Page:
My kneeler has upright handles on it and short spiky legs which bite into the soil on either side. This is important because I could twist and use one hand to rise when I needed to move to a different location. I could only reach the side with one hand at a time because of the manacles and chain, but I was fairly capable of independent movement.

Sir, dressed in a black rubber shorty catsuit (a one piece affair with short sleeves and bermuda length short legs), proceeded to work on his grill, paint the railing around our balcony and stairs, caulk some windows, and repair some cracks in the outer stucco of our house. It has been a very hot summer and the exterior of our home has suffered, but it is looking much better after his efforts.

He WAS kind enough to take my bucket away from me and empty it multiple times as I filled it. He kept an eye on me to be sure I did not overheat as well and made sure that I was drinking from the water bottle, through my gag.

We worked for about four hours before the sun crossed over the crown of our house and began to beat down on the back yard. It had been very breezy and was quite a pleasant temperature in the low 70's, but one certainly did not want to be working with any strenuousness once the sun was up and the air began to truly heat up in the afternoon.

About 1 pm, just as the sun was getting to be too much, Sir came over, raised me up and unhooked all my chains. He reached under the burqa and removed the collar and the burqa hood with its gag. The reduction in pressure was much appreciated. But I did not speak as we are in agreement that once un-gagged I will always wait to be told it is ok to talk.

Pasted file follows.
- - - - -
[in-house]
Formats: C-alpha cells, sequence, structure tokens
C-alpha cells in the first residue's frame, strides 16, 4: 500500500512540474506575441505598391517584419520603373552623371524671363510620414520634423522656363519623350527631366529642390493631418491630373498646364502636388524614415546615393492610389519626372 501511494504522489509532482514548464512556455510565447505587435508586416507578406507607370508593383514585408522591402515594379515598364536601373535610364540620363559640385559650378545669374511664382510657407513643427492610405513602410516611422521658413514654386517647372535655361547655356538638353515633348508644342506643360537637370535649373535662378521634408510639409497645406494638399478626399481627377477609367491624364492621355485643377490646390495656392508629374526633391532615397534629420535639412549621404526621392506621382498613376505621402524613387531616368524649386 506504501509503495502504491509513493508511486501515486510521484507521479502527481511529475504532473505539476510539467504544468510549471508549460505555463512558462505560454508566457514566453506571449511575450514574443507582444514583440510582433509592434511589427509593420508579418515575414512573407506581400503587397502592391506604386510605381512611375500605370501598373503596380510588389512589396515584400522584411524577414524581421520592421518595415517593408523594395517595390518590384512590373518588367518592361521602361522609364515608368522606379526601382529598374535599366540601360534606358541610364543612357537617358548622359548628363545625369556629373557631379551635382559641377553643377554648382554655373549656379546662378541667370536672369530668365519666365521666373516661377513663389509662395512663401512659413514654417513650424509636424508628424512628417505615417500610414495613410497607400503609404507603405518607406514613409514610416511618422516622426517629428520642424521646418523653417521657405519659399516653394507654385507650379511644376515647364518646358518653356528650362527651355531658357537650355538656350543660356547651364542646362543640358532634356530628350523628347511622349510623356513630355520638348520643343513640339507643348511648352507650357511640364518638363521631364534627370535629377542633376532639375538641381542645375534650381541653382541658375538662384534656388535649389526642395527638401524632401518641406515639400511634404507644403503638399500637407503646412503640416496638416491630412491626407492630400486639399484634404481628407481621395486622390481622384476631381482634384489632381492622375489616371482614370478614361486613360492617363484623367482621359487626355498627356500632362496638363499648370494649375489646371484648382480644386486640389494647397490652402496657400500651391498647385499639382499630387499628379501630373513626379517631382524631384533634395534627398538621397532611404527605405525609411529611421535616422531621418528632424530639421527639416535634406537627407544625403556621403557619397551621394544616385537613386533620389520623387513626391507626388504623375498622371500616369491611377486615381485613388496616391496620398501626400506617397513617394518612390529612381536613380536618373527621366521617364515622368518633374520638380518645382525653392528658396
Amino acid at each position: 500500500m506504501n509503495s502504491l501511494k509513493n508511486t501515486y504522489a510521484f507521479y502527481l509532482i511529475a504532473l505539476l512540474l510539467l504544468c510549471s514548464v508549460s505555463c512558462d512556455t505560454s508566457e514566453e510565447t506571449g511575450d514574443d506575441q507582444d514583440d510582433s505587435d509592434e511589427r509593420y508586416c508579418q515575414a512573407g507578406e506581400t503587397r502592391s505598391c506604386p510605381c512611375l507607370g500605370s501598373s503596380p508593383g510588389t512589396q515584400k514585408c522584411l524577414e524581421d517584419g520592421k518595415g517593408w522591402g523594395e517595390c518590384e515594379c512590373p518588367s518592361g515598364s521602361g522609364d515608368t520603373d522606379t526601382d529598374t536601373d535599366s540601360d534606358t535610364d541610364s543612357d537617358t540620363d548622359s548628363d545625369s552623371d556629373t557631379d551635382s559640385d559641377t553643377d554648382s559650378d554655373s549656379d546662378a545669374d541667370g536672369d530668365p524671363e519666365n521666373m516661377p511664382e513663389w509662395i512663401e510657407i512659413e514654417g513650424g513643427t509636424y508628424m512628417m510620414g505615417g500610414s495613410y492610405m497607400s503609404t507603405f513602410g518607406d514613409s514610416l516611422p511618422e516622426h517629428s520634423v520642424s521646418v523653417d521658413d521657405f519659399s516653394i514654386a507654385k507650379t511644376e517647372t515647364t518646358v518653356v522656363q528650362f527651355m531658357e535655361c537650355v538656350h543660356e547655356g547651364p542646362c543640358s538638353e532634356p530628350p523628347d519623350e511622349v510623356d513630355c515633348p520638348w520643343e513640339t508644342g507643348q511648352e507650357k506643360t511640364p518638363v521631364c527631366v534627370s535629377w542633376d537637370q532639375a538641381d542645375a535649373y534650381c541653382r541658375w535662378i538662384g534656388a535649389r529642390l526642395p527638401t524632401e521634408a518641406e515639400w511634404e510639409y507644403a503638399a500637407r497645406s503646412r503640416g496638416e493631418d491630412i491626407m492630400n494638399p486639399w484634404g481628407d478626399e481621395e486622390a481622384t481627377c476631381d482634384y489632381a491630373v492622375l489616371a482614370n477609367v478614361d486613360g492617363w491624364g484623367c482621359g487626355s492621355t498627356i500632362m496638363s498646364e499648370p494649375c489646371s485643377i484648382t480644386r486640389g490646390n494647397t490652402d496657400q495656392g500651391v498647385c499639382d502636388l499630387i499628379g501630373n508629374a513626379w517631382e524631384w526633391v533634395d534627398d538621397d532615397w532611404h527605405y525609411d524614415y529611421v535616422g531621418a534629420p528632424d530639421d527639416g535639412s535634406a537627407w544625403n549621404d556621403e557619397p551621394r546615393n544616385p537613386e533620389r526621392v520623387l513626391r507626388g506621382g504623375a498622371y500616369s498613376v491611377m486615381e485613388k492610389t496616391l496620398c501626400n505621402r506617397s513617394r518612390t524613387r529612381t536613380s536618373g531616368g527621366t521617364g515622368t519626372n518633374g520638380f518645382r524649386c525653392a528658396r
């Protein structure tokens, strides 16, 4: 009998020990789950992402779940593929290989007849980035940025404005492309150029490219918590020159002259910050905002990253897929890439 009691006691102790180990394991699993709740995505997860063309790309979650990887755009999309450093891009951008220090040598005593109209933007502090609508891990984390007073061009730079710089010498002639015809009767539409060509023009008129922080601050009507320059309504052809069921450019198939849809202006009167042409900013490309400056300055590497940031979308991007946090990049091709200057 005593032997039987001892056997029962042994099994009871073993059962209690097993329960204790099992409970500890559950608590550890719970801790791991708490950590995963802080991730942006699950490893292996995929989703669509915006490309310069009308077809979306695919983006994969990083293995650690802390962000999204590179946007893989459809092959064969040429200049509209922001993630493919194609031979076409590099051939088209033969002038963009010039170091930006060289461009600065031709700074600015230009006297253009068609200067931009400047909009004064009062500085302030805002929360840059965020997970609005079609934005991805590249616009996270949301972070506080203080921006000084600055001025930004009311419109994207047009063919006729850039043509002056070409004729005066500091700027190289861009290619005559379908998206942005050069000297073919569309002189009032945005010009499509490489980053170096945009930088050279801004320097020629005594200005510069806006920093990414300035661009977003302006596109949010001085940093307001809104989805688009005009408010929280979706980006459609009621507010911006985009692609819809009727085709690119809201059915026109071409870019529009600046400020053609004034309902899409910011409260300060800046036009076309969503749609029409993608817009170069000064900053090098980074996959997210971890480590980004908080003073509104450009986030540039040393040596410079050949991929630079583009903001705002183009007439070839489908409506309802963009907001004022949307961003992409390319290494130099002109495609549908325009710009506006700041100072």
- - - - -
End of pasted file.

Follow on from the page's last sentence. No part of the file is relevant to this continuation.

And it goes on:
He then proceeded to walk me over to a chaise, sat me down, and removed my red rubber boots then walked me gently down the steps into our pool. My burqa and my dress were still on and they floated out around me until I got them a bit more under control and under the surface. The water was still blood temperature. it will be several days before it loses an appreciable amount of heat.

We floated around a bit, my in bright red voluminous rubber veil and dress, he in tight black jumpsuit. Finally, he came over to me, slipped my burqa off and unzipped my dress and removed both, placing them on a patio lounger by the edge of the pool. Thank heaven he had specifically told me NOT to corset in the morning.

So here I was, after about 5 hours in multiple layers of total enclosure and encasement in soft, red latex and steel chain bondage, now virtually naked in just the red tinted transparent skinsuit, still technically covered head to foot in rubber, floating gently on my back in a cool swimming pool. At one point, Sir came over behind me and I floated on my back, eyes closed, while he stroked my bald head through the thin latex (as he still keeps my head shaved). I am not sure when the orgasms began, but they did not end for quite some time.